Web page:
1

With the below code,

int main() {
    for(;;) {
        float d;
        cin >> d;
        cout << std::to_string(d) << endl;
    }
}

to_string seems to always return a string containing a decimal point followed by six digits. Is this behavior guaranteed (excluding nan and infinity)?

According to cplusplus.com, "as many digits are written as needed to represent the integral part, followed by the decimal-point character and six decimal digits".

2 Answers 2

4

to_string seems to always return a string containing a decimal point followed by six digits. Is this behavior guaranteed (excluding nan and infinity)?

Yes. The output of std::to_string is controlled by the output std::sprintf, whose default precision is 6.

From http://en.cppreference.com/w/cpp/string/basic_string/to_string,

7,8) Converts a floating point value to a string with the same content as what std::sprintf(buf, "%f", value) would produce for sufficiently large buf.

From http://en.cppreference.com/w/cpp/io/c/fprintf, (emphasis mine)

f, F

converts floating-point number to the decimal notation in the style [-]ddd.ddd.

Precision specifies the minimum number of digits to appear after the decimal point character. The default precision is 6.


Caveat

The decimal point is not used as the decimal marker in all locales. You might get a different character for the decimal marker depending on the locale. But a decimal marker will be there regardless of locale.

13
  • 1
    I would add the following recipe: stackoverflow.com/questions/16605967/… Commented Mar 25, 2015 at 5:09
  • These are undoubtedly the rules in effect.... but why does the comment concerning "the alternative implementation" of sprintf provide a guarantee on to_string?
    – Ben Voigt
    Commented Mar 25, 2015 at 5:12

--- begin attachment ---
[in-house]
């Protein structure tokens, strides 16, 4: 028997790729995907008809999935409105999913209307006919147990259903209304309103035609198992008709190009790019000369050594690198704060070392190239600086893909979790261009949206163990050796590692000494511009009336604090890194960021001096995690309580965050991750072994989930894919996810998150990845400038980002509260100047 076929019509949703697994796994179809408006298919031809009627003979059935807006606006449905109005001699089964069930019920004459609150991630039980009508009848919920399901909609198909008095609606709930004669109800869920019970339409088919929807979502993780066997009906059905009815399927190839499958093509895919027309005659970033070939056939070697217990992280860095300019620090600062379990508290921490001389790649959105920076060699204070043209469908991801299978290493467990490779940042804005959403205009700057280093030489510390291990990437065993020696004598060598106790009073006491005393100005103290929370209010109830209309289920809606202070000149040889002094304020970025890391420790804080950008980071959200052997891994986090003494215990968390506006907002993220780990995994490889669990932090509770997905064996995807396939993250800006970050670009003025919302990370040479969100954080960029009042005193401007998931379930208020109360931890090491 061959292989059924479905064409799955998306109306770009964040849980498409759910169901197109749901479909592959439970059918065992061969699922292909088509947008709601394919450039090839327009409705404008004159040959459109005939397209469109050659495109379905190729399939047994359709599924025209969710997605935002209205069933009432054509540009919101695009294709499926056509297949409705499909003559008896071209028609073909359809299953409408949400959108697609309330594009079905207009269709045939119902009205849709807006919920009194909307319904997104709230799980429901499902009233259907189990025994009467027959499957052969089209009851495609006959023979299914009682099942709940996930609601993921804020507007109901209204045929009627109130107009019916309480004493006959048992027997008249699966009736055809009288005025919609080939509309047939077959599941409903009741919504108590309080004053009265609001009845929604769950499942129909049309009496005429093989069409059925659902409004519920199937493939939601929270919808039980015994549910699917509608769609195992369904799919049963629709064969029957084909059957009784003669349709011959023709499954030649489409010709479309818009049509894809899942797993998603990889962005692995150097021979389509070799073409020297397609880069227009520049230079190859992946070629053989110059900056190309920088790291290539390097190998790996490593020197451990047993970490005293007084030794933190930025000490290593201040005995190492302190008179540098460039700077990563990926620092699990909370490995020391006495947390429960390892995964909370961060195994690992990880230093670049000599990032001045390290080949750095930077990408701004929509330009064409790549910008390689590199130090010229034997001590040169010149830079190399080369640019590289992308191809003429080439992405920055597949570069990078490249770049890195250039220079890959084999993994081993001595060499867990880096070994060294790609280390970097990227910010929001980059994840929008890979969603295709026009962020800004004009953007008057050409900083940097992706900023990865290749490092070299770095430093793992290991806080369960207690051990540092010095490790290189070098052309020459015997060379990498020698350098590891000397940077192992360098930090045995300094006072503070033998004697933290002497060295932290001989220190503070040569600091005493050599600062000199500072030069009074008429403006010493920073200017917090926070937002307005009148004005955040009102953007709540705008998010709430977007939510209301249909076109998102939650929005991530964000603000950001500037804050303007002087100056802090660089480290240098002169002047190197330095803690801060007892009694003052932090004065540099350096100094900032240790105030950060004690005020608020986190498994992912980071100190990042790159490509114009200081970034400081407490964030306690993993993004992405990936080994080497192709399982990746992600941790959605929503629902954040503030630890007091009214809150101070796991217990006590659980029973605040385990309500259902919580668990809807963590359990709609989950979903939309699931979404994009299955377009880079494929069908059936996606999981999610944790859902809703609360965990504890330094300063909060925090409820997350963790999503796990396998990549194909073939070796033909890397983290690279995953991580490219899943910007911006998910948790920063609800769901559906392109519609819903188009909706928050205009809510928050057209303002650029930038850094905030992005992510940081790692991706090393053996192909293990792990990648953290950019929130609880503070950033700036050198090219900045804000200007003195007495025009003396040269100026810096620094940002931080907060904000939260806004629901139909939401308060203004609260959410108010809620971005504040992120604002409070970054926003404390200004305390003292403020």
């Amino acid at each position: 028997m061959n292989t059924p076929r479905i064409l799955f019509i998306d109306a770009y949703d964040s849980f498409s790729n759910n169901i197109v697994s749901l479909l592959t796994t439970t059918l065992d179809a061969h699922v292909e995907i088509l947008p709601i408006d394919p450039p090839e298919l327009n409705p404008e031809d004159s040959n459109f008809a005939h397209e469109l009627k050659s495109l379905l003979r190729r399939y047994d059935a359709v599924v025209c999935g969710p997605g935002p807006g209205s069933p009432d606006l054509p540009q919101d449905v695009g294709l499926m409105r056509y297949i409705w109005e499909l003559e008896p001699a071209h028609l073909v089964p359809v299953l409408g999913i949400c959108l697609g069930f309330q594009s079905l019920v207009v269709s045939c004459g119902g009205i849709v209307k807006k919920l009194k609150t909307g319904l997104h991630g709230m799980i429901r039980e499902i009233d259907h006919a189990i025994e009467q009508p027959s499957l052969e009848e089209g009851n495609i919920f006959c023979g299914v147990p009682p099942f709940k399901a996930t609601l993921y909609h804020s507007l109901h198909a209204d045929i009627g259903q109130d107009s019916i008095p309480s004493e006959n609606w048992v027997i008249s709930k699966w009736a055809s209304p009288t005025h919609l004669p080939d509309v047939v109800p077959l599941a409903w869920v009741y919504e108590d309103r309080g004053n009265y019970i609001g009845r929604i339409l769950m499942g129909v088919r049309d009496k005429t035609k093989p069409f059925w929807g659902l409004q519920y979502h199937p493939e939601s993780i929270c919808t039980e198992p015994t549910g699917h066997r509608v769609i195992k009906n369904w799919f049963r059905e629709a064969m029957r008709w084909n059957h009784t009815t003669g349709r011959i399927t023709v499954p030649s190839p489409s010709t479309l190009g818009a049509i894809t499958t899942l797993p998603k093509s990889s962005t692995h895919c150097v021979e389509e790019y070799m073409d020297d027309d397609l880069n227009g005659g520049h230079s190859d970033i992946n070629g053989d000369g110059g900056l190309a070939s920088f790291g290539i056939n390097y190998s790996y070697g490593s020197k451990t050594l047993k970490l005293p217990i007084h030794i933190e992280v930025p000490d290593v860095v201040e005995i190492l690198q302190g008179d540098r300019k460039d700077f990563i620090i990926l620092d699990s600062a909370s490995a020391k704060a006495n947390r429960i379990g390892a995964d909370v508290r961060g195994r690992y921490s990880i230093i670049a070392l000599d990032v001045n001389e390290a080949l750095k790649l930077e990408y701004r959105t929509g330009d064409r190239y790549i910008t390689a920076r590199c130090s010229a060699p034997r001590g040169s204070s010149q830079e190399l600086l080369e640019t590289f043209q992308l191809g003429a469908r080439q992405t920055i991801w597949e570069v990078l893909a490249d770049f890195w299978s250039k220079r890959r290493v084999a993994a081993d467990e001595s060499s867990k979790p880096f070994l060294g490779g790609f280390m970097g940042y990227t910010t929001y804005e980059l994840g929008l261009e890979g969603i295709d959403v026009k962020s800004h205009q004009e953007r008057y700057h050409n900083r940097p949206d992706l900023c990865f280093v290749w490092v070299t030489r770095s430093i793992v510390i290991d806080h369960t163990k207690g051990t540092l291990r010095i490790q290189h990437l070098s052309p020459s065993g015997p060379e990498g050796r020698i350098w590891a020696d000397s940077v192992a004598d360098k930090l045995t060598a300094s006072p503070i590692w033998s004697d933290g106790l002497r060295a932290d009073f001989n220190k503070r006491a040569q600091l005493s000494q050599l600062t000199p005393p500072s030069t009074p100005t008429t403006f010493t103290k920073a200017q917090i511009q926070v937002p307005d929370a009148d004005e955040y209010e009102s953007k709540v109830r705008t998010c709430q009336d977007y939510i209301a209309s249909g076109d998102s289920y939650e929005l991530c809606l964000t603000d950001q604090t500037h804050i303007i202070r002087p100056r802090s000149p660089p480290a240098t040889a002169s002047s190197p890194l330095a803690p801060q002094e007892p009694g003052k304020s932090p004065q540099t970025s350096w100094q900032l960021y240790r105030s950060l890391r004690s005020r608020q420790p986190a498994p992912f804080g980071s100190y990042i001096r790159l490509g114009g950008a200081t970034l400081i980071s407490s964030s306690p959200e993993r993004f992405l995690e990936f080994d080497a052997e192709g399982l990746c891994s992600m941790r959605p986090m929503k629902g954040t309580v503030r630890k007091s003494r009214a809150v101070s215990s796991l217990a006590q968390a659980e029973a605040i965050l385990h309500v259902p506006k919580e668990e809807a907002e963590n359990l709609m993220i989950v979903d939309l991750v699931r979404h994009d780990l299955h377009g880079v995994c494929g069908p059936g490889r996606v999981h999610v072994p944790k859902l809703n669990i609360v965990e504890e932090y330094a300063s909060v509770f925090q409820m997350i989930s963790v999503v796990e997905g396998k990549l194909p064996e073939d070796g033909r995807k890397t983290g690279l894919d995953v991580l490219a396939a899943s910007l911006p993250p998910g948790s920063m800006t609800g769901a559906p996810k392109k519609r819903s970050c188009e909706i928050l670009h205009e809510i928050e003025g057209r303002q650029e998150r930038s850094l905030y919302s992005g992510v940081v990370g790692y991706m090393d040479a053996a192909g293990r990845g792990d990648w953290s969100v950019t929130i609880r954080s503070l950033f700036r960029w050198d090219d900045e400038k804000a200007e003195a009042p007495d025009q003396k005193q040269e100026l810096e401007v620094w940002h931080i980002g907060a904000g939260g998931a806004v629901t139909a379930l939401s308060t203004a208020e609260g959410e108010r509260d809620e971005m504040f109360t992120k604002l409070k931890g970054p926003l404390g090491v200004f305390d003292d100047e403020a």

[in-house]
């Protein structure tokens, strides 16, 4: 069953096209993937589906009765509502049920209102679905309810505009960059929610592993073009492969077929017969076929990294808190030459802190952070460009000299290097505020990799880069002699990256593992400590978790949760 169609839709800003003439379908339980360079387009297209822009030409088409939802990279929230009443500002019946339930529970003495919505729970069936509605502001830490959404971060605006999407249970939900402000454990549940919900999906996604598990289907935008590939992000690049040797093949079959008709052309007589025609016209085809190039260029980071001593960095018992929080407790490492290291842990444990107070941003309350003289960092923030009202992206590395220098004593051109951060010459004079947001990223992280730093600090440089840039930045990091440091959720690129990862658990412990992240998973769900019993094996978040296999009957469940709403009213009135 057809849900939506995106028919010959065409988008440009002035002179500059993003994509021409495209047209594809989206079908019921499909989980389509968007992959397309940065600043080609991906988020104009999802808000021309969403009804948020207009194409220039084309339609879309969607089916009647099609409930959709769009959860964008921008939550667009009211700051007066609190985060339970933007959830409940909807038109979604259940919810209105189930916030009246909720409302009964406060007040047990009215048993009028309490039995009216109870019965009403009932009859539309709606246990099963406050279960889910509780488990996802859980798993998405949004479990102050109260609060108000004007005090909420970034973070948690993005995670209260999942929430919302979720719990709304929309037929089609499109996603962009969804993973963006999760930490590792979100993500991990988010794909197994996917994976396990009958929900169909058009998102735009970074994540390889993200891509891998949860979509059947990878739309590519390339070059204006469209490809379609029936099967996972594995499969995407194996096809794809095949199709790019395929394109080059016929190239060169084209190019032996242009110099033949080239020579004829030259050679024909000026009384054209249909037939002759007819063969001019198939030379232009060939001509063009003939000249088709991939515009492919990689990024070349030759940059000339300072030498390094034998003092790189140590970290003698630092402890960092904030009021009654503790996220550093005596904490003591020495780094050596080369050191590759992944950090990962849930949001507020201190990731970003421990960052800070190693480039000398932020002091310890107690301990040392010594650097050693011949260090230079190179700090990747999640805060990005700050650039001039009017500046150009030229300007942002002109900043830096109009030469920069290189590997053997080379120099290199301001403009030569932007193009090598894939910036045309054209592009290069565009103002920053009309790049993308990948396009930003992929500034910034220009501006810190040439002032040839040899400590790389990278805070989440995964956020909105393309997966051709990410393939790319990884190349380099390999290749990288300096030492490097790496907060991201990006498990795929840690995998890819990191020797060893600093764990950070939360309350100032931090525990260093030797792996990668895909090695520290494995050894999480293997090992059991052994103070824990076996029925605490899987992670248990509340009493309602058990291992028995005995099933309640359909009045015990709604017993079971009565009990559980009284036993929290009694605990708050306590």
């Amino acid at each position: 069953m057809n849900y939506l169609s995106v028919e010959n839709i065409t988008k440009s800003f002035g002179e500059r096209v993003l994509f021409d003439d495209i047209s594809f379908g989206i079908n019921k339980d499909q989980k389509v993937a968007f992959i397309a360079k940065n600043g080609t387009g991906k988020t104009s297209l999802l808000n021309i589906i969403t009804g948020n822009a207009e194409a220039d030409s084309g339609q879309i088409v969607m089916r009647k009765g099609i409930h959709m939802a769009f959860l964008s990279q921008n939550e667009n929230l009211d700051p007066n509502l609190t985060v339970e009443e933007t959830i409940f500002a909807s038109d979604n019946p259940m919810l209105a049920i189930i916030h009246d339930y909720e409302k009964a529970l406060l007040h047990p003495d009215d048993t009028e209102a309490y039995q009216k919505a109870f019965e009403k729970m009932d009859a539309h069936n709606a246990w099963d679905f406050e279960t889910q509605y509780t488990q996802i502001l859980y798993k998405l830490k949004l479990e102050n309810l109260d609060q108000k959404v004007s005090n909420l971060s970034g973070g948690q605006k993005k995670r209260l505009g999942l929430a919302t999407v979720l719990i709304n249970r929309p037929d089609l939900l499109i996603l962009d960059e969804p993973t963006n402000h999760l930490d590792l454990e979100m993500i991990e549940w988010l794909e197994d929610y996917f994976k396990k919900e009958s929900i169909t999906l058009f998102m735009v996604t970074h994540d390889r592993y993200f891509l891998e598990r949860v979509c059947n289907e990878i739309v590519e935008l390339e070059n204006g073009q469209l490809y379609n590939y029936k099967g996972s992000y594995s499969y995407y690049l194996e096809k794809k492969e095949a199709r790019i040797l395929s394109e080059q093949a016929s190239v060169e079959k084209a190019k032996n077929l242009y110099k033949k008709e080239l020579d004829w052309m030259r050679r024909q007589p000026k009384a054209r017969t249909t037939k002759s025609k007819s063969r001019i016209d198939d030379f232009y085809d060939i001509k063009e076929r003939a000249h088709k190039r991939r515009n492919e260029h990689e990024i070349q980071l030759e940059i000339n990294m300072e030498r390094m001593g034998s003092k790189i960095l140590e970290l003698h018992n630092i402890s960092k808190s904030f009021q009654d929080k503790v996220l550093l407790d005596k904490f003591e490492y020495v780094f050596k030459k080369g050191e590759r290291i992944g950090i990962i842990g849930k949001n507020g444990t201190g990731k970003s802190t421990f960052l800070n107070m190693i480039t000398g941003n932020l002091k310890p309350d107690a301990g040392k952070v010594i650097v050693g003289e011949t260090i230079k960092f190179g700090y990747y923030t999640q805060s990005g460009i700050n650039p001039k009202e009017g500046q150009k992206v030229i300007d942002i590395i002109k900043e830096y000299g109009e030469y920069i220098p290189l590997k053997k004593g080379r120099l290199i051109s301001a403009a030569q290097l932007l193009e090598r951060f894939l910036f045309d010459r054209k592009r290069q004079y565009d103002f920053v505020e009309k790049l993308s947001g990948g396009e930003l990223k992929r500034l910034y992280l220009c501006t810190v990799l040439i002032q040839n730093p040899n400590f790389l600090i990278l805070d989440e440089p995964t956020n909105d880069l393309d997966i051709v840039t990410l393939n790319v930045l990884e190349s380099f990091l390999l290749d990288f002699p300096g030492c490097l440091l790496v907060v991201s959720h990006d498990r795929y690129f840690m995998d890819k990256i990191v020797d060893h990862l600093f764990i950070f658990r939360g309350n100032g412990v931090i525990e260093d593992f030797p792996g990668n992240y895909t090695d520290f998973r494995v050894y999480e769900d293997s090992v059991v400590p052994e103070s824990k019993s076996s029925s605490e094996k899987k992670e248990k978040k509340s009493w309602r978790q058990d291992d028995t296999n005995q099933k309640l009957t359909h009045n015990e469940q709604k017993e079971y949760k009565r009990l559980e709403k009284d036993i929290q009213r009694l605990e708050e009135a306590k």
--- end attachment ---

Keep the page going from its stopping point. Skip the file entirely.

• @BenVoigt, the alternative implementation is not relevant to the answer. I'll remove it.
    – R Sahu
    Commented Mar 25, 2015 at 5:22
  • 1
    @BenVoigt, that's true. But that applies only if the format used is "%#f", which is not the case here.
    – R Sahu
    Commented Mar 25, 2015 at 5:25
  • 1
    @BenVoigt, the decimal point is guaranteed when "%f" is used, with 6 digits of precision. My understanding is that the # comes into play only when you use 0 digits of precision - "%#10.0f" will add the decimal point but "%10.0f" will not
    – R Sahu
    Commented Mar 25, 2015 at 5:30
3

No. The decimal point can also be a comma, depending on the computer on which the program is run (controled by $LANG on Linux or other means on Windows). The C++ documentation says:

std::to_string relies on the current locale for formatting purposes

This means that when e.g. run in Germany, std::to_string uses a comma, while when run on a computer in the US, it uses a point as separator. To enforce a dot as decimal separator, you must set the locale before calls to to_string:

#include <clocale>
std::setlocale(LC_NUMERIC, "C")

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